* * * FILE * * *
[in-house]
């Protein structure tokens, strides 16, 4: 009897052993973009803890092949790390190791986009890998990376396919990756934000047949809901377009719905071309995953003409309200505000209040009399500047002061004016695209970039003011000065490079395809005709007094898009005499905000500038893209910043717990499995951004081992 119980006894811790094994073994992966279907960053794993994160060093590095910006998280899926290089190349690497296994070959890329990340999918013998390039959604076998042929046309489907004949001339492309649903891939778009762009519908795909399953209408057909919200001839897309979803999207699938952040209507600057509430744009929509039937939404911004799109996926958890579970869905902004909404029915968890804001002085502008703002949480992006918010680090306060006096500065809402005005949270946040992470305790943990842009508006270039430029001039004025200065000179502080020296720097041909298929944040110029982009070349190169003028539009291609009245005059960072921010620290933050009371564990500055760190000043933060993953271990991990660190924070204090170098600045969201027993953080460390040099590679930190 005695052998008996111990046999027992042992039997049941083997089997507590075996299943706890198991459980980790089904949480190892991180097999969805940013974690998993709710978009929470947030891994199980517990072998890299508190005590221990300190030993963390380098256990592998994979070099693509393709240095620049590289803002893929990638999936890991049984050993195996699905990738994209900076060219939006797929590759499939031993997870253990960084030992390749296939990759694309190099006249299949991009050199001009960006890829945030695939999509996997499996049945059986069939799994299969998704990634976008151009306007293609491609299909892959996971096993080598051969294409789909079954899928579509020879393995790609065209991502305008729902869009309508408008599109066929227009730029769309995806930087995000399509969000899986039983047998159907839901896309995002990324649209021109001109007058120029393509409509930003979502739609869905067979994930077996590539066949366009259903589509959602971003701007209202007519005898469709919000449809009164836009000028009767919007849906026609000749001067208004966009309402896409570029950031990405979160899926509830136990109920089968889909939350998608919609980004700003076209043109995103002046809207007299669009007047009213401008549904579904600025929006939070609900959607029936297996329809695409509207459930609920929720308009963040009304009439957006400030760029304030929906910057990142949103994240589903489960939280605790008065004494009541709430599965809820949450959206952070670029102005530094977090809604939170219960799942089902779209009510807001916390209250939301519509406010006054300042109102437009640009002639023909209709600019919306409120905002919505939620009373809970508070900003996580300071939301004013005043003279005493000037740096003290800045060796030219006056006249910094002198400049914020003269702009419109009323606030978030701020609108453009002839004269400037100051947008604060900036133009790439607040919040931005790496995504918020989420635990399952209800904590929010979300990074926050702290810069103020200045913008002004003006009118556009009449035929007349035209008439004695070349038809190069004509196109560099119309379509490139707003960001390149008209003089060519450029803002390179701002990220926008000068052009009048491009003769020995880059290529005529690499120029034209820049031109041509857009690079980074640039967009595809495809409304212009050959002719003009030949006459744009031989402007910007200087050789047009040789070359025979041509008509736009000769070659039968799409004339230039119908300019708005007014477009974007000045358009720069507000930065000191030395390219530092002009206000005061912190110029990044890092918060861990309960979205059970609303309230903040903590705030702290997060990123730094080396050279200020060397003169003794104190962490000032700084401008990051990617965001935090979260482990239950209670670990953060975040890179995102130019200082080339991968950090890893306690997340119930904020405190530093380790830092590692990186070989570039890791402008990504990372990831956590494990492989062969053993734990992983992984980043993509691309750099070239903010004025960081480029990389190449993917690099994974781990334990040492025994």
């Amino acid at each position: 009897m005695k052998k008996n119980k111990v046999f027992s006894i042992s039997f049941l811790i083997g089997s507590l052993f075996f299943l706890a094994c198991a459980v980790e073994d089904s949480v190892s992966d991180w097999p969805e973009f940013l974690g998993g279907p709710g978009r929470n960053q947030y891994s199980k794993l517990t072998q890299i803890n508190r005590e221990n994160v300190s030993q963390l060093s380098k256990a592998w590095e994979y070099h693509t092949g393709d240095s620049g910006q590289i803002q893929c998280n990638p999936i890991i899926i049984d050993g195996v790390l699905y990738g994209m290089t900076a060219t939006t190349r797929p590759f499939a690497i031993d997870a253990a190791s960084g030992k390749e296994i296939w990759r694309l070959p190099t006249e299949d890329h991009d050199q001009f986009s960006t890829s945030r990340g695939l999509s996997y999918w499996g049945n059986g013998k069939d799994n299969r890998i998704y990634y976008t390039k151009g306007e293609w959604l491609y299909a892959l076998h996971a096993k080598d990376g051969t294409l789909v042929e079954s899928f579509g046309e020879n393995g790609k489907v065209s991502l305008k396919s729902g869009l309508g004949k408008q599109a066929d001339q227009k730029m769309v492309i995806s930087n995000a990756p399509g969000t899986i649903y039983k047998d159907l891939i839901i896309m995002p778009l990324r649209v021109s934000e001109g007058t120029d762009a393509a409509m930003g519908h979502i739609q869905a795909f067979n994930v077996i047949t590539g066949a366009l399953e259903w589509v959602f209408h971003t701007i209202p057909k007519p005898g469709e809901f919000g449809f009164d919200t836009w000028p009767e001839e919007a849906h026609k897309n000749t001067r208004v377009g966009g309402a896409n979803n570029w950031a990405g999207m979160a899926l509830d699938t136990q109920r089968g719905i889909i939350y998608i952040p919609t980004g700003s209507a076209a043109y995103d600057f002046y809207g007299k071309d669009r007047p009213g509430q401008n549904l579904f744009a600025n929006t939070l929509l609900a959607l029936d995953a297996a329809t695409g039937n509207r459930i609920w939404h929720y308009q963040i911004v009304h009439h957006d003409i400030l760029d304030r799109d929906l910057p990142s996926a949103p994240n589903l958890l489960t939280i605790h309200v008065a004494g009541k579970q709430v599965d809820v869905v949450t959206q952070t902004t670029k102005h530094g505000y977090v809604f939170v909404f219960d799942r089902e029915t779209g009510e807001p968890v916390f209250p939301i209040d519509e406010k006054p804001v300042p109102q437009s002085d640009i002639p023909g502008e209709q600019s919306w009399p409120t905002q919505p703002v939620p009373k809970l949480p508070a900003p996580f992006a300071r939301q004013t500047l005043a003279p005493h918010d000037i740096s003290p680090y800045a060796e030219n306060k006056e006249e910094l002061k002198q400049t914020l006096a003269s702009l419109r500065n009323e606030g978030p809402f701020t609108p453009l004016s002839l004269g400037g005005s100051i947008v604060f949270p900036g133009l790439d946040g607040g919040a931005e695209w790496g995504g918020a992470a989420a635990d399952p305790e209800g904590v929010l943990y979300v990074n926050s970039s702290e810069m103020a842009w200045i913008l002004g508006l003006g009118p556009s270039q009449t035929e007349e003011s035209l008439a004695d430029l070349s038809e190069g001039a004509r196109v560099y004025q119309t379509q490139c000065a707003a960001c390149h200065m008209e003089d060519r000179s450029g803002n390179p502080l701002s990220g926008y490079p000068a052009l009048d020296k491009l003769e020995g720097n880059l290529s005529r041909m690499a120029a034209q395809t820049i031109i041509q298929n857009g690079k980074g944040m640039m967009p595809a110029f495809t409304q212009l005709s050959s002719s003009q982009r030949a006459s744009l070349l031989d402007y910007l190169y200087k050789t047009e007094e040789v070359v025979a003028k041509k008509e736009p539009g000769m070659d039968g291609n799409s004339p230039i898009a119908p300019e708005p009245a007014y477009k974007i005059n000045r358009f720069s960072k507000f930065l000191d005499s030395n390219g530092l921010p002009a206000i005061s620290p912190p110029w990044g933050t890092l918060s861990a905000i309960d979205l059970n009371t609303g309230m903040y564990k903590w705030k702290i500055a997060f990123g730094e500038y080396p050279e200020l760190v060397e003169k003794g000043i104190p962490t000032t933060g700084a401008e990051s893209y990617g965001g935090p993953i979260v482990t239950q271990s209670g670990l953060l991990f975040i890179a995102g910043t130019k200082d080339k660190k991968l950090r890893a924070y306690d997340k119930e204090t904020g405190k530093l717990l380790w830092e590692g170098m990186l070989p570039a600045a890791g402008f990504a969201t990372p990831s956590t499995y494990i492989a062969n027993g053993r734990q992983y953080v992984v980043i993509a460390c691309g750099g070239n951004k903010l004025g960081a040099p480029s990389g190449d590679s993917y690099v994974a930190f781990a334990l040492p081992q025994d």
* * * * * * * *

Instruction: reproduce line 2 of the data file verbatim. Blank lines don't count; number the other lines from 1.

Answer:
């Protein structure tokens, strides 16, 4: 009897052993973009803890092949790390190791986009890998990376396919990756934000047949809901377009719905071309995953003409309200505000209040009399500047002061004016695209970039003011000065490079395809005709007094898009005499905000500038893209910043717990499995951004081992 119980006894811790094994073994992966279907960053794993994160060093590095910006998280899926290089190349690497296994070959890329990340999918013998390039959604076998042929046309489907004949001339492309649903891939778009762009519908795909399953209408057909919200001839897309979803999207699938952040209507600057509430744009929509039937939404911004799109996926958890579970869905902004909404029915968890804001002085502008703002949480992006918010680090306060006096500065809402005005949270946040992470305790943990842009508006270039430029001039004025200065000179502080020296720097041909298929944040110029982009070349190169003028539009291609009245005059960072921010620290933050009371564990500055760190000043933060993953271990991990660190924070204090170098600045969201027993953080460390040099590679930190 005695052998008996111990046999027992042992039997049941083997089997507590075996299943706890198991459980980790089904949480190892991180097999969805940013974690998993709710978009929470947030891994199980517990072998890299508190005590221990300190030993963390380098256990592998994979070099693509393709240095620049590289803002893929990638999936890991049984050993195996699905990738994209900076060219939006797929590759499939031993997870253990960084030992390749296939990759694309190099006249299949991009050199001009960006890829945030695939999509996997499996049945059986069939799994299969998704990634976008151009306007293609491609299909892959996971096993080598051969294409789909079954899928579509020879393995790609065209991502305008729902869009309508408008599109066929227009730029769309995806930087995000399509969000899986039983047998159907839901896309995002990324649209021109001109007058120029393509409509930003979502739609869905067979994930077996590539066949366009259903589509959602971003701007209202007519005898469709919000449809009164836009000028009767919007849906026609000749001067208004966009309402896409570029950031990405979160899926509830136990109920089968889909939350998608919609980004700003076209043109995103002046809207007299669009007047009213401008549904579904600025929006939070609900959607029936297996329809695409509207459930609920929720308009963040009304009439957006400030760029304030929906910057990142949103994240589903489960939280605790008065004494009541709430599965809820949450959206952070670029102005530094977090809604939170219960799942089902779209009510807001916390209250939301519509406010006054300042109102437009640009002639023909209709600019919306409120905002919505939620009373809970508070900003996580300071939301004013005043003279005493000037740096003290800045060796030219006056006249910094002198400049914020003269702009419109009323606030978030701020609108453009002839004269400037100051947008604060900036133009790439607040919040931005790496995504918020989420635990399952209800904590929010979300990074926050702290810069103020200045913008002004003006009118556009009449035929007349035209008439004695070349038809190069004509196109560099119309379509490139707003960001390149008209003089060519450029803002390179701002990220926008000068052009009048491009003769020995880059290529005529690499120029034209820049031109041509857009690079980074640039967009595809495809409304212009050959002719003009030949006459744009031989402007910007200087050789047009040789070359025979041509008509736009000769070659039968799409004339230039119908300019708005007014477009974007000045358009720069507000930065000191030395390219530092002009206000005061912190110029990044890092918060861990309960979205059970609303309230903040903590705030702290997060990123730094080396050279200020060397003169003794104190962490000032700084401008990051990617965001935090979260482990239950209670670990953060975040890179995102130019200082080339991968950090890893306690997340119930904020405190530093380790830092590692990186070989570039890791402008990504990372990831956590494990492989062969053993734990992983992984980043993509691309750099070239903010004025960081480029990389190449993917690099994974781990334990040492025994």